Valuation: It’s been over a year since Citi announced that it would remove several benefits from the Prestige card, and the transition is finally complete. Citi has tried to offset the negative changes with an increased sign-up bonus and a few other modifications, but the loss of the increased redemption rates for airfare purchases is an undeniable blow to the value of the ThankYou Rewards program.
Prestige cardholders could previously redeem points through the ThankYou Rewards Travel Center at a rate of 1.33 cents per point on most airlines, or an impressive 1.6 cents per point on American Airlines. That rate has now been reduced to 1.25 cents per point across the board, marking a decline from consistently good to mediocre value.
Despite the recent additions of JetBlue and Jet Airways, Citi’s roster of transfer partners remains unimpressive compared to Chase, Amex and SPG. That makes losing this solid baseline redemption option even more impactful, since there are relatively few opportunities to maximize ThankYou Rewards otherwise.
Qatar Airways Qmiles
July Value: Not listed.
August Value: 1.1 cents.
Valuation: Like its ME3 cohorts Emirates and Etihad, Qatar Airways offers a quality product. However, its frequent flyer program Privilege Club has several aspects that make it ineffective for most award travelers. While Qatar is part of the Oneworld alliance, its distance-based partner award chart is abysmal. Economy awards start at 12,500 miles each way for flights covering up to 500 miles, and the cost rises steeply from there. For example, domestic transcon awards (covering between 2,000 and 3,500 miles) cost an astounding 70,000 miles round-trip in economy, or 140,000 miles in business. Those rates are simply uncompetitive.
Awards booked on Qatar Airways offer better value. One-way flights from the US to Doha cost 35,000 miles in economy, 70,000 miles in business, and 105,000 miles in first class. Prices for other transatlantic awards (like US to Europe, India or Africa) are reasonable, but unexceptional. For example, one-way economy awards to Mumbai (via Doha) are 40,000 miles in economy and 80,000 miles in business — roughly comparable to what you’d pay by redeeming AAdvantage miles for those same flights.
The biggest problem is that booking those awards is a hassle. You can’t search for award space online unless you already have sufficient mileage in your account — that’s a huge obstacle for anyone who doesn’t earn Qmiles organically. You can transfer points from Citi and SPG, but the the miles may take a while to show up, and transferring seems risky if you can’t tell whether availability exists in the first place. Some more negatives are that Qmiles expire after about three years (even if you have continued activity in your account), and stopovers are not permitted on award flights.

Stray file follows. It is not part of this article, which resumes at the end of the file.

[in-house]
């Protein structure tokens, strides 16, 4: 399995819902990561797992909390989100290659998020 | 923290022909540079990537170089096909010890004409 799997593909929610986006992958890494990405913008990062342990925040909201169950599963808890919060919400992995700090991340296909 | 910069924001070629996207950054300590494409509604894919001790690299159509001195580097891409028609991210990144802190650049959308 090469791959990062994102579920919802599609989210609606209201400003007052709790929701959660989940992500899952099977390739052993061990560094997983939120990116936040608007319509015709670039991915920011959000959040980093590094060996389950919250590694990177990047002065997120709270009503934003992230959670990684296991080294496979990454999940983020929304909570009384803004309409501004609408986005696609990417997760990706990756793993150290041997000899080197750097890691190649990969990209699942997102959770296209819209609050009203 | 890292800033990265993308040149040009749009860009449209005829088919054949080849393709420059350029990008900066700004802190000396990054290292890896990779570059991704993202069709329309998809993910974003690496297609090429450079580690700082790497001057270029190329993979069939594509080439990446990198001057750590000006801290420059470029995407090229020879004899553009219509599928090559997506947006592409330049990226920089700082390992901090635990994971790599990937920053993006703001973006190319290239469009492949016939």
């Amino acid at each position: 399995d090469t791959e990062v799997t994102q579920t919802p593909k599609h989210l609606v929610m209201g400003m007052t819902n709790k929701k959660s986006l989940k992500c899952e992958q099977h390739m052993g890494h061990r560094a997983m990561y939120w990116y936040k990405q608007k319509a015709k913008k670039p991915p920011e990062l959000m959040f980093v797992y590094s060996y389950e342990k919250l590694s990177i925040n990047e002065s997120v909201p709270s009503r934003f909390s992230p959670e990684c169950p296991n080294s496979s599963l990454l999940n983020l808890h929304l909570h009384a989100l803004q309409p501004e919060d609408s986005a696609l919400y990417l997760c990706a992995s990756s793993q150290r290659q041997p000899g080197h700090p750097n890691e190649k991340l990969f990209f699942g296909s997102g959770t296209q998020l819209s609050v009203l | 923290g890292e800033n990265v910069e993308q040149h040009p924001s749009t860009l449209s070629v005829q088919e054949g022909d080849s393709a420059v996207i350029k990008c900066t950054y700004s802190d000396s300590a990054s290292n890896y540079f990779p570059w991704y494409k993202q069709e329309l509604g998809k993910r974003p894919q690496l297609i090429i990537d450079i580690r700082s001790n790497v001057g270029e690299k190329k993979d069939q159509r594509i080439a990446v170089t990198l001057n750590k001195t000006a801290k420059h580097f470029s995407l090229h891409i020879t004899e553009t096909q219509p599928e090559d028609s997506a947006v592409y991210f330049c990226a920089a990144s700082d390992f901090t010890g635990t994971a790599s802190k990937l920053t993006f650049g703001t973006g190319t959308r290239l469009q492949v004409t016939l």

The outlook isn’t all bad. Qatar dropped fuel surcharges on awards several years ago, and the airline has a relatively flexible change and cancellation policy. If you travel regularly to the Middle East, and if Qatar Airways offers convenient service from your home airport, then you can get decent value out of Privilege Club. Otherwise, I recommend crediting your Qatar Airways flights to other programs, even if you only earn a fraction of the rewards in the process. For more info, check out Richard Kerr’s recent deep dive into Qmiles and the Privilege Club program.
Associated Credit Cards: Qatar is a 1:1 transfer partner of both Citi and SPG, so you can stock up on Qmiles with cards that earn ThankYou Rewards (like the ones just mentioned above) or Starpoints (like the Starwood Preferred Guest Card from American Express).
Which programs would you like to see added to the list?
This cash back card has a focus on dining and entertainment where you can earn unlimited 4% cash back in those spending categories. You can also earn 2% cash back at grocery stores and 1% cash back on all other purchases.
- Earn a one-time $500 cash bonus after you spend $3000 on purchases within the first 3 months from account opening
- Earn unlimited 4% cash back on dining and entertainment, 2% at grocery stores and 1% on all other purchases
- No rotating categories or sign-ups needed to earn cash rewards; plus cash back won't expire for the life of the account and there's no limit to how much you can earn
- No foreign transaction fees
- Access to premium experiences in dining, entertainment and more
- $0 intro annual fee for the first year, $95 after that